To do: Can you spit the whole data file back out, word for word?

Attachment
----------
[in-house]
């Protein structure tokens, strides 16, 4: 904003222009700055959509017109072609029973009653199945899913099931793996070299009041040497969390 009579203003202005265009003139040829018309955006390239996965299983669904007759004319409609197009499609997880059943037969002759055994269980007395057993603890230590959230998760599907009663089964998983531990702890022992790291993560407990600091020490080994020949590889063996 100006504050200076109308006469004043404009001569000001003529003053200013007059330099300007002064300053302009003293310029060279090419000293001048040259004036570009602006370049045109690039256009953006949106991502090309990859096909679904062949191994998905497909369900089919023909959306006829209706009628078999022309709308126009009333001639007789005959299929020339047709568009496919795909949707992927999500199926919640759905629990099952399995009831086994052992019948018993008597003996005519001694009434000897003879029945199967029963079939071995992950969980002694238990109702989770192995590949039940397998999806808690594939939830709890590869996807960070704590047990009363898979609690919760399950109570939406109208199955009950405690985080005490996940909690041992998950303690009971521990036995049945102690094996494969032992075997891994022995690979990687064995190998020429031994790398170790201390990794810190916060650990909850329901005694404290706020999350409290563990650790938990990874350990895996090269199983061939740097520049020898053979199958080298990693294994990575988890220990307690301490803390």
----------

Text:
[in-house]
């Protein structure tokens, strides 16, 4: 904003222009700055959509017109072609029973009653199945899913099931793996070299009041040497969390 009579203003202005265009003139040829018309955006390239996965299983669904007759004319409609197009499609997880059943037969002759055994269980007395057993603890230590959230998760599907009663089964998983531990702890022992790291993560407990600091020490080994020949590889063996 100006504050200076109308006469004043404009001569000001003529003053200013007059330099300007002064300053302009003293310029060279090419000293001048040259004036570009602006370049045109690039256009953006949106991502090309990859096909679904062949191994998905497909369900089919023909959306006829209706009628078999022309709308126009009333001639007789005959299929020339047709568009496919795909949707992927999500199926919640759905629990099952399995009831086994052992019948018993008597003996005519001694009434000897003879029945199967029963079939071995992950969980002694238990109702989770192995590949039940397998999806808690594939939830709890590869996807960070704590047990009363898979609690919760399950109570939406109208199955009950405690985080005490996940909690041992998950303690009971521990036995049945102690094996494969032992075997891994022995690979990687064995190998020429031994790398170790201390990794810190916060650990909850329901005694404290706020999350409290563990650790938990990874350990895996090269199983061939740097520049020898053979199958080298990693294994990575988890220990307690301490803390």